After ten years delay, EU agreement on women on boards

After ten years delay, EU agreement on women on boards

After ten years, the European Parliament and the Council have agreed on a directive about women on company boards. 40% of non-executive director posts in companies in the EU should go to the “under-represented sex”, which normally means “women”, according to an agreement between the Parliament and the Council.

“After being blocked in the Council for a decade, European Parliament and EU countries’ negotiators finally agreed on a bill to increase the presence of women on corporate boards”, the Parliament says in a statement. Small and medium sized enterprises with up to 249 employees will be excluded.


Today, only 30.6% of board members in the EU’s largest publicly listed companies are women, with significant differences among member states (from 45.3% in France to 8.5% in Cyprus).

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Diversity is not only a matter of fairness. It also drives growth and innovation. The business case for having more women in leadership is clear. After ten years, since the European Commission proposed this directive, it is high time we break the glass ceiling. There are plenty of women qualified for top jobs: they should be able to get them”, said EU Commission President Ursula von der Leyen in a statement.

“The so-called “Women on Boards” Directive aims to introduce transparent recruitment procedures in companies, so that at least 40% of non-executive director posts or 33% of all director posts are occupied by the under-represented sex. Thanks to Parliament, companies must comply with this target by 30 June 2026, compared to the Council’s proposal of 31 December 2027. In cases where candidates are equally qualified for a post, priority should go to the candidate of the under-represented sex” the Parliament said.


“MEPs insisted that merit must remain the key criterion in selection procedures, which should be transparent, as part of the agreement. Listed companies will be required to provide information to the competent authorities once a year about the gender representation on their boards and, if the objectives have not been met, how they plan to attain them. This information would be published on the company’s website in an easily accessible manner.”

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The Parliament says that proportionate penalties for companies that fail to comply with open and transparent appointment procedures are included in the agreement.

“Parliament has been asking for a Directive for more women on boards for over a decade. The Council was finally ready to come to the table 10 years after the Commission made its proposal. It was high time to have binding measures”, said co-rapporteur Evelyn Regner (S&D, AT) in a statement.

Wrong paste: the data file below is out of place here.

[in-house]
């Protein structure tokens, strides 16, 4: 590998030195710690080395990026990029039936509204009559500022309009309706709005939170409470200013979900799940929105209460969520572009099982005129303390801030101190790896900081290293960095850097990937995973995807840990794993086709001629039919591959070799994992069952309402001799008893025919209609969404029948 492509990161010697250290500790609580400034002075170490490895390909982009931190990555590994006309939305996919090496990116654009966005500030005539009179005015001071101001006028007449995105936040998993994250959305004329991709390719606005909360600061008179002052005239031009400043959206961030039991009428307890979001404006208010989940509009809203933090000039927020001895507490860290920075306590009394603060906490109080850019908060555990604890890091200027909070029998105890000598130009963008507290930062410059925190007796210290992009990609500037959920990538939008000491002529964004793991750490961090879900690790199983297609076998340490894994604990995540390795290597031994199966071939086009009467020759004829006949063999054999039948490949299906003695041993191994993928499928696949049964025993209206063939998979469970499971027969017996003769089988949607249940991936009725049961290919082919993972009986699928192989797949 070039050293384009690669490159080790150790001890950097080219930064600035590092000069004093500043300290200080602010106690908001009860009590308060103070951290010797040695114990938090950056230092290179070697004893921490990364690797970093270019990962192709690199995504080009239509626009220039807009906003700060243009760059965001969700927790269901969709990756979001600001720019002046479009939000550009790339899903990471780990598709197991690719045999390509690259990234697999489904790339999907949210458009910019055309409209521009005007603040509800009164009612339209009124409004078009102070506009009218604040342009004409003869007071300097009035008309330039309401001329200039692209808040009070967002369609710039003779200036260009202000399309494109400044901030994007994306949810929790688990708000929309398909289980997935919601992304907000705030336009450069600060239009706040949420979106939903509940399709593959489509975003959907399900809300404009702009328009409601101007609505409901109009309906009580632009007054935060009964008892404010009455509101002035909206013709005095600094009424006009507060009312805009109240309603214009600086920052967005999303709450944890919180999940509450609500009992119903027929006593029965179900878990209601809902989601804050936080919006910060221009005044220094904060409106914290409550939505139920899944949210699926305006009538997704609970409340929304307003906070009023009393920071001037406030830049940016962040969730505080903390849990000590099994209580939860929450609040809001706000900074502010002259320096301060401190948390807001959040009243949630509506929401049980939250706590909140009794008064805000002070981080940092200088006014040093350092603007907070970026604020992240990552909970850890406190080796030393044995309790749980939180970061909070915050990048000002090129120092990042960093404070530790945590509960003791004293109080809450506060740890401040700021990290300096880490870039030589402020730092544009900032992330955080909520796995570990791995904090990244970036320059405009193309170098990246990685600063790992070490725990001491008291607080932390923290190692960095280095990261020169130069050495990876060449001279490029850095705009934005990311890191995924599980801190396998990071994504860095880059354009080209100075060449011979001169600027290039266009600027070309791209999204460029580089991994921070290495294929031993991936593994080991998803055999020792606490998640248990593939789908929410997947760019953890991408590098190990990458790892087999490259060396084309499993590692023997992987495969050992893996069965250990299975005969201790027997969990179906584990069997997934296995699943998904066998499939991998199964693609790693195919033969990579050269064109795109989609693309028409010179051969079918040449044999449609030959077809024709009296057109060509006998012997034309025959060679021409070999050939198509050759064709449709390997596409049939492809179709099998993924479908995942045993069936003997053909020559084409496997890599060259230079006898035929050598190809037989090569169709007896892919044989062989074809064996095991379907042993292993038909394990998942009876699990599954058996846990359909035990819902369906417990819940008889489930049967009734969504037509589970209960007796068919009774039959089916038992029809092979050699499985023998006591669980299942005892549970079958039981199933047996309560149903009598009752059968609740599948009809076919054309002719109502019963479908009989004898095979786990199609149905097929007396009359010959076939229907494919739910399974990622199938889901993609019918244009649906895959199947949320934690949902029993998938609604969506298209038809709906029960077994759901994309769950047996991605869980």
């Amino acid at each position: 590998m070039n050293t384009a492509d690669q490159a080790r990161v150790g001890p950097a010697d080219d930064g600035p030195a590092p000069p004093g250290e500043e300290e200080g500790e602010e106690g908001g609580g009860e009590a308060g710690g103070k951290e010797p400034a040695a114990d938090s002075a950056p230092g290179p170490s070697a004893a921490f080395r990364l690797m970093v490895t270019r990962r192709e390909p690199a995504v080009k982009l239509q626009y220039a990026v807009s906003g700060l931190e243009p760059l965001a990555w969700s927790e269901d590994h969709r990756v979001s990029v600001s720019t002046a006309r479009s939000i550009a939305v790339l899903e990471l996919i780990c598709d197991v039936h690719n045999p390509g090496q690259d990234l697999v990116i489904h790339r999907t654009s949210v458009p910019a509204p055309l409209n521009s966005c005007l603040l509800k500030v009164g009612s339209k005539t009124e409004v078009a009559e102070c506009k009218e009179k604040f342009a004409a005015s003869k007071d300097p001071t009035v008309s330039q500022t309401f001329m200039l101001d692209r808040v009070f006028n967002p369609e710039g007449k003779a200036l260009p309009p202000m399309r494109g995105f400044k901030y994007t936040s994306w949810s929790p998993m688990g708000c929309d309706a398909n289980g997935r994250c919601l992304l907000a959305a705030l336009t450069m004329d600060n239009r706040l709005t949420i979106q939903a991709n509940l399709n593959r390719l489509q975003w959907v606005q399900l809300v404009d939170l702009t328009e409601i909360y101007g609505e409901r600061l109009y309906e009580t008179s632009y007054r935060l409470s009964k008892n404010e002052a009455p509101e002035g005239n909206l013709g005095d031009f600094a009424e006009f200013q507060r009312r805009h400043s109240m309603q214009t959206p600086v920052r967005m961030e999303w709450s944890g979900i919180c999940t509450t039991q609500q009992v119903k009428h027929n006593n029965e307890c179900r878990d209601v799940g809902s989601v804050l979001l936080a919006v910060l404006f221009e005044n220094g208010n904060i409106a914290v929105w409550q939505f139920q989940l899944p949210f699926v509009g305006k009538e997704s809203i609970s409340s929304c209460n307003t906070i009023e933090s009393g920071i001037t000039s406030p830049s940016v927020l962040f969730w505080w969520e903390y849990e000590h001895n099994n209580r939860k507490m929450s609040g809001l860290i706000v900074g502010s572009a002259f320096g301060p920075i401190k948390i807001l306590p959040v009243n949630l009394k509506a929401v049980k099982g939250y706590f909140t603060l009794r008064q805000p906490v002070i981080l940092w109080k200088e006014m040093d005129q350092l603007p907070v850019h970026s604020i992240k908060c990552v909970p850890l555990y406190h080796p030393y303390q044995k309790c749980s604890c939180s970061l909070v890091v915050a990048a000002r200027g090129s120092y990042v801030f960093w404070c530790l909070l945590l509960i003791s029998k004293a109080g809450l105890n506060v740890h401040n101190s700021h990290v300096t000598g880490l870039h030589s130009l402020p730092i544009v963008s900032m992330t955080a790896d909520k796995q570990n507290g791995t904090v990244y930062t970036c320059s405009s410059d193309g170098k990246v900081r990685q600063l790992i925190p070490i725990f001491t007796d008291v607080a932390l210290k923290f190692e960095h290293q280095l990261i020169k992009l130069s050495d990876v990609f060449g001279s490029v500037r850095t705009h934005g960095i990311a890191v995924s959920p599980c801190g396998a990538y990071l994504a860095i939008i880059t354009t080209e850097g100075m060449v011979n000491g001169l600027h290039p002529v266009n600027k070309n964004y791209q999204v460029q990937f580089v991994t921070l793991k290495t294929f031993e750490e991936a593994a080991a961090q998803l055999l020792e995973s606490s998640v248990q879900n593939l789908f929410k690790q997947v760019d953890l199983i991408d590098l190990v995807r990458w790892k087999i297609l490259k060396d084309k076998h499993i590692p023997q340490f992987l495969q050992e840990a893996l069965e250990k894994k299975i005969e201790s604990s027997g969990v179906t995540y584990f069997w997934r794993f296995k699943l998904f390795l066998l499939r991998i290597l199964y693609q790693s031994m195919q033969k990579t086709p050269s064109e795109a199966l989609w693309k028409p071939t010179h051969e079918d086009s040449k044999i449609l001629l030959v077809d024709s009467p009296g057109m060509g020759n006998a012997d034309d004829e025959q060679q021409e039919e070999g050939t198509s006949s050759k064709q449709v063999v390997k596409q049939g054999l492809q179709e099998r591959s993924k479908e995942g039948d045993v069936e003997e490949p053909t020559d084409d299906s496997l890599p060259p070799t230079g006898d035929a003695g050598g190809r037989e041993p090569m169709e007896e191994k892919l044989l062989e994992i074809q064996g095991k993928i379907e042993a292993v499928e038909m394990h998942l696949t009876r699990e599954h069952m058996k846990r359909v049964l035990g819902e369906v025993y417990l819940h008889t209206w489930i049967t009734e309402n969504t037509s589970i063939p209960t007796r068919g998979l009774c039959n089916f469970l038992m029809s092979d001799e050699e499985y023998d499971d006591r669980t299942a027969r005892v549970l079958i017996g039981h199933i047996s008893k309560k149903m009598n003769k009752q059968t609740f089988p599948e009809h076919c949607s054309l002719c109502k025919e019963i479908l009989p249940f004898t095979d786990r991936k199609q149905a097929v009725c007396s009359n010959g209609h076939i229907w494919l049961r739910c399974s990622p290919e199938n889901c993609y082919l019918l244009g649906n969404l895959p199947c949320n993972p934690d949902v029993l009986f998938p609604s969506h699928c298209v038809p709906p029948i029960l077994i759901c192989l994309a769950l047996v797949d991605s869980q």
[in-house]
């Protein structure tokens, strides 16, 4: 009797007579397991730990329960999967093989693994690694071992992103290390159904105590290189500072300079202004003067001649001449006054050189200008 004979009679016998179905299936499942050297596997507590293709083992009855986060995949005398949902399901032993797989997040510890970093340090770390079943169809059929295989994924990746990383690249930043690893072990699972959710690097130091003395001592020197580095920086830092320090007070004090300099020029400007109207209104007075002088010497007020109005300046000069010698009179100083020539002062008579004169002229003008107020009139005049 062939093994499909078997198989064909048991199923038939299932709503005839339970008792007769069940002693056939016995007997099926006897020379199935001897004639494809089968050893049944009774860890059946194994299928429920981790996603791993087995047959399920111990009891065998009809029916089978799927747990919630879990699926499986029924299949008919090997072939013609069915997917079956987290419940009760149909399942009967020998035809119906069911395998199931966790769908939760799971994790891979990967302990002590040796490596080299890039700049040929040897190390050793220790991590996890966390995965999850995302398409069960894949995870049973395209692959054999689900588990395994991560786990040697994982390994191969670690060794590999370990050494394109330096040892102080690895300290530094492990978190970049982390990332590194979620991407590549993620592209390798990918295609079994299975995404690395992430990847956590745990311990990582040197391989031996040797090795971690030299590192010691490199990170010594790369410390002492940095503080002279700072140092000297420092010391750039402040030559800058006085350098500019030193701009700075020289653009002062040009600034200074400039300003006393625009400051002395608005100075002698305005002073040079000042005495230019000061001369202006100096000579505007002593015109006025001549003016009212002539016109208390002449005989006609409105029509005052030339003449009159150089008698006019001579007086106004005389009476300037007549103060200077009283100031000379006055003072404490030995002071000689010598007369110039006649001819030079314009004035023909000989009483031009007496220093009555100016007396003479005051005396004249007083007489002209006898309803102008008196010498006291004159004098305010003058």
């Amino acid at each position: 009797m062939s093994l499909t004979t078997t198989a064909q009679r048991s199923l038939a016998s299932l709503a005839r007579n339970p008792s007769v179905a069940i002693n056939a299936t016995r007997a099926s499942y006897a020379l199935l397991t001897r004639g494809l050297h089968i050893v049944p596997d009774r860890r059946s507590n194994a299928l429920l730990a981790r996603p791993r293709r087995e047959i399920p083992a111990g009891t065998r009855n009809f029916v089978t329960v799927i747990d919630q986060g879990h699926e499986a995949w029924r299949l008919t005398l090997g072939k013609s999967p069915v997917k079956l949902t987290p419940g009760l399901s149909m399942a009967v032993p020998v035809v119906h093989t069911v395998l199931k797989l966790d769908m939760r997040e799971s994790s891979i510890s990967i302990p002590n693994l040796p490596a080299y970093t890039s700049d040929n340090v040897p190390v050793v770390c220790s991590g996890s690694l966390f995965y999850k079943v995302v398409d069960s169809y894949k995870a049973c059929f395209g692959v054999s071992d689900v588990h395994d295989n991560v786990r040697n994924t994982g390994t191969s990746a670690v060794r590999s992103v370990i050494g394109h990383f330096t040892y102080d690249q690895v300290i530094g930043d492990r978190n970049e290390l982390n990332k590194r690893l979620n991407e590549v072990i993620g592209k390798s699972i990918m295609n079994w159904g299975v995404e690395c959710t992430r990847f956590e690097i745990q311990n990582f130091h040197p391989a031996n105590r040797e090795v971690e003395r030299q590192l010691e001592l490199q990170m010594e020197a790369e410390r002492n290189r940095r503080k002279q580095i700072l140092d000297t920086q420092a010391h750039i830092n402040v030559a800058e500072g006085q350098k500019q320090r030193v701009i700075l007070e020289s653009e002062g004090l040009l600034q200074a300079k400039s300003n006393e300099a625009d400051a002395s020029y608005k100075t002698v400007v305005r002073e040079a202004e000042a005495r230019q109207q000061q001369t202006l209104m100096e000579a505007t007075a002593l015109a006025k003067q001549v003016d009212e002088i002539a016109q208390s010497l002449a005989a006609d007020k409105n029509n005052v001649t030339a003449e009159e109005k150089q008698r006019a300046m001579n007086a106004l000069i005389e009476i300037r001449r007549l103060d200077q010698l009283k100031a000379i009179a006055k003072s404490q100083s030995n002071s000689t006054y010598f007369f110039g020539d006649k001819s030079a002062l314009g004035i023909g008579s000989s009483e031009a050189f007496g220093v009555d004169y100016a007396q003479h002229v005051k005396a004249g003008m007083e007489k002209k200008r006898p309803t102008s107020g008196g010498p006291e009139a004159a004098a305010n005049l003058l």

“One of the main achievements is transparency. Selection processes have to be based on clear, predetermined criteria and with this agreement, only the best candidates will be selected, thereby improving the overall quality of boards.”


The Directive will enter into force 20 days after it has been published in the EU’s Official Journal. Member states must implement the directive two years after it has been adopted.

The European Commission first presented its proposal in 2012 and the European Parliament adopted its negotiation position in 2013. The file was blocked in the Council for almost a decade, until Employment and Social Affairs ministers finally agreed on a position last March.

The main elements of the Directive are:

  • At least 40% of the underrepresented gendemust be represented in non-executive boards of listed companies or 33% among all directors. Member States have to ensure that companies strive to achieve this objective. Those companies that do not achieve those objectives must apply transparent and gender neutral criteria in the appointment of  directors and prioritise the underrepresented sex where two candidates of different sexes are equally qualified.
  •  Clear and transparent board appointment procedures with objective assessment based on merit, irrespective of gender. The selection procedure of non-executive directors will need to comply to the following binding measures:
    • Where two candidates of different sexes are equally qualified, preference shall be given to the candidate of the underrepresented sex, in companies where the target for gender balance is not achieved.
    • Companies must disclose their qualification criteria should the unsuccessful candidate request it. Companies are further responsible to prove no measures were transgressed, if there is suspicion that an unsuccessful candidate of the underrepresented sex was equally qualified.
    • Companies must undertake individual commitments to reach gender balance among their executive directors.
    • Companies that fail to meet the objective of this Directive must report the reasons and the measures they are taking to address this shortcoming.
    • Member States’ penalties for companies that fail to comply with selection and reporting obligations must be effective, proportionate and dissuasive They could include fines and nullity or annulment of the contested director’s appointment. Member States shall also publish information on companies’ that are reaching targets, which would serve as peer-pressure to complement enforcement (“faming” provision).
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